Doctor, Doctor, Give Me the News!

the doctor prescribes cover

The Doctor Prescribes

This is one of those small booklets that advise patients on basic wellness. In other words, what to do when you are stressed-50s style. Phones and deadlines are “lethal weapons designed to commit civilized suicide”. The basic prescription is fresh air, eat right, go to bed early and get up earlier.

Some of the specific suggestions:

Nothing too spicy(don’t drown your breakfast eggs in pepper)

Limit drinking

Limit sugar

Get out in the country and breathe deeply

Sun bathe

Play golf

Get a hobby

The big advice centers on ulcers, cancer, and heart attacks and everyone knows that protocols and diagnostics for these conditions have changed quite a bit in 60 years. The other material is more wellness and lifestyle habits. Of course all of this advice assumes you are a upper middle class white man in an office job in the city. Ladies and others, you just have to suck it up.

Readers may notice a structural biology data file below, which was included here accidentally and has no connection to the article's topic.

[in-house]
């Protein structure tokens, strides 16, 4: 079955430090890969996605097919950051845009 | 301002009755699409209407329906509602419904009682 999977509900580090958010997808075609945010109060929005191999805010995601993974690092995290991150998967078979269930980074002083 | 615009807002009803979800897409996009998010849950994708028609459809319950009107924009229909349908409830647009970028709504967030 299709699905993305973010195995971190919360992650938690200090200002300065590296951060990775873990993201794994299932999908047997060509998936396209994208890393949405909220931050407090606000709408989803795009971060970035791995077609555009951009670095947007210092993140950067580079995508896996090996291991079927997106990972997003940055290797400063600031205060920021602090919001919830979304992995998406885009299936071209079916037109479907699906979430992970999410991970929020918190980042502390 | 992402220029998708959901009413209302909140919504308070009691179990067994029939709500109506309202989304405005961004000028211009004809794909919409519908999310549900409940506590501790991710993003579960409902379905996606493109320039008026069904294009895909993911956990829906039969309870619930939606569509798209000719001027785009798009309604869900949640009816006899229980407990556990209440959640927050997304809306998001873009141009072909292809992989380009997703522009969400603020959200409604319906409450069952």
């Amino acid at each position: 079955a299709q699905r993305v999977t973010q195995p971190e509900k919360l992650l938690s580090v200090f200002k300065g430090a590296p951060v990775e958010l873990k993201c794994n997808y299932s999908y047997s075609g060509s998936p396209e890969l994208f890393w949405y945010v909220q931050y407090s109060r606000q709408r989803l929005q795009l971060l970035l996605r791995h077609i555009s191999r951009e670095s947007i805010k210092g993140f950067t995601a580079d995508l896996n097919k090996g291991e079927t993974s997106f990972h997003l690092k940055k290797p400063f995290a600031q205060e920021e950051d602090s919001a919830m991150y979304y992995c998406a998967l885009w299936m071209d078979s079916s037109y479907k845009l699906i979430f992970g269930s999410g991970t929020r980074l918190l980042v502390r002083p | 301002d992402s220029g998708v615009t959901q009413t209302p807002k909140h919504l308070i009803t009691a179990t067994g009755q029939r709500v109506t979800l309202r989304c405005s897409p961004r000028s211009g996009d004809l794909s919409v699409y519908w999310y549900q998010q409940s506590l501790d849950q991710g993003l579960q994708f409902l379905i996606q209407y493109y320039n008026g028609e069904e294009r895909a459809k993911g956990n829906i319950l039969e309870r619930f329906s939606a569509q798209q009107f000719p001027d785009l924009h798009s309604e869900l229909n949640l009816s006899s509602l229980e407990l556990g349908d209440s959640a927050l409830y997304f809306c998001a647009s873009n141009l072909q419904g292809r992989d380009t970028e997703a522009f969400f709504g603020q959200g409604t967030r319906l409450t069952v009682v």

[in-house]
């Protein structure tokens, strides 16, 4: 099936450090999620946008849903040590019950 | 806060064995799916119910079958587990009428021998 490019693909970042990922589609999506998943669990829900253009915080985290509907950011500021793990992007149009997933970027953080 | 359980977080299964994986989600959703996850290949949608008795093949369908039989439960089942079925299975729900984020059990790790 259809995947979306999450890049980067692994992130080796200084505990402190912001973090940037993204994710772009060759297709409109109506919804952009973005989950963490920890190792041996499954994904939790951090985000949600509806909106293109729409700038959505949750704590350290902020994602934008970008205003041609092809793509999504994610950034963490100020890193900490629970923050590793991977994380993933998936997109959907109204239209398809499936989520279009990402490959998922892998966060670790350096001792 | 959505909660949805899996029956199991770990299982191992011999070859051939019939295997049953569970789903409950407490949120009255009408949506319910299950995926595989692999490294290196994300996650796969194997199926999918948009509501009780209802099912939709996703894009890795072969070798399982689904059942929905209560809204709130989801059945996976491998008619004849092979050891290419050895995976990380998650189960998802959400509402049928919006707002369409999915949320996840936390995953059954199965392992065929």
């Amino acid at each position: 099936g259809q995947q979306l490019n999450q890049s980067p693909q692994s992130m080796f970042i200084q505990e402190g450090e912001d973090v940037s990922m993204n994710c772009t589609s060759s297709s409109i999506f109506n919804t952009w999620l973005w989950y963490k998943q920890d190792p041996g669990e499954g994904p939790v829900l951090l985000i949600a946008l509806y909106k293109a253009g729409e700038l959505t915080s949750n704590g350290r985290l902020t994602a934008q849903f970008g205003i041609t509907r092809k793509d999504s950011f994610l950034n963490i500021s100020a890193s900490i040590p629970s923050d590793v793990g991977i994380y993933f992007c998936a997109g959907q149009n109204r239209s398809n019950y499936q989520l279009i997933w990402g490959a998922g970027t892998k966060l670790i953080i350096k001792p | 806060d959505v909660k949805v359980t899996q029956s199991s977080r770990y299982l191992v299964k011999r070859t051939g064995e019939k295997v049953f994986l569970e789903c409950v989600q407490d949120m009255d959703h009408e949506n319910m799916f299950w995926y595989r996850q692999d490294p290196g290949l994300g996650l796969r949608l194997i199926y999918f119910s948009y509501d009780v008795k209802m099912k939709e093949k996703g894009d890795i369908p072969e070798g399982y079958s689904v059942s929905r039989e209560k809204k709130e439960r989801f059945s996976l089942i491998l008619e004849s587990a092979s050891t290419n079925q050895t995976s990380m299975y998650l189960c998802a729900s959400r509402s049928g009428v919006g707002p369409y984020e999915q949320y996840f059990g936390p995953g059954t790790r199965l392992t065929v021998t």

doctor prescribes summary

table of contents of doctor prescribes

relaxation advice




  1. Ah the good old days when people could lie in the sun for hours with no protection and get a “healthy” tan. And if you had a pack of smokes to light up while you were at it, all the better!

  2. And don’t forget-a nice soothing menthol cigarette can both energize and sooth the lungs.

  3. Is that a quilt on the wall? Review & Herald is (was) one of the Seventh-Day Adventist publishing houses.

    1. Ah-ha, I should have known! The Seventh-day Adventists are the health-manes of Christendom, the people who brought us the Delightful Food cookbook you featured a while back with all the vegetarian recipes!

  4. A lot of this advice sounds pretty reasonable… though you might want to add sunscreen into the mix.

  5. if I ate a breakfast that big I’d be too bloated to do much shopping right afterwards! (and who gets dressed up to go shopping anyway?)

    1. Oh, in 1949 you got dressed up to go shopping. You — if you were female — wore a dress or suit, stockings, gloves and a hat. I remember my mother saying that even in the mid-50s she would wear a hat to go downtown. Ten years later, even though she didn’t wear the hats anymore to go shopping, she was horrified that I went downtown in cutoffs and bare feet: what if someone she knew saw me?! Even being accompanied by the son of the bank president was insufficient melioration.

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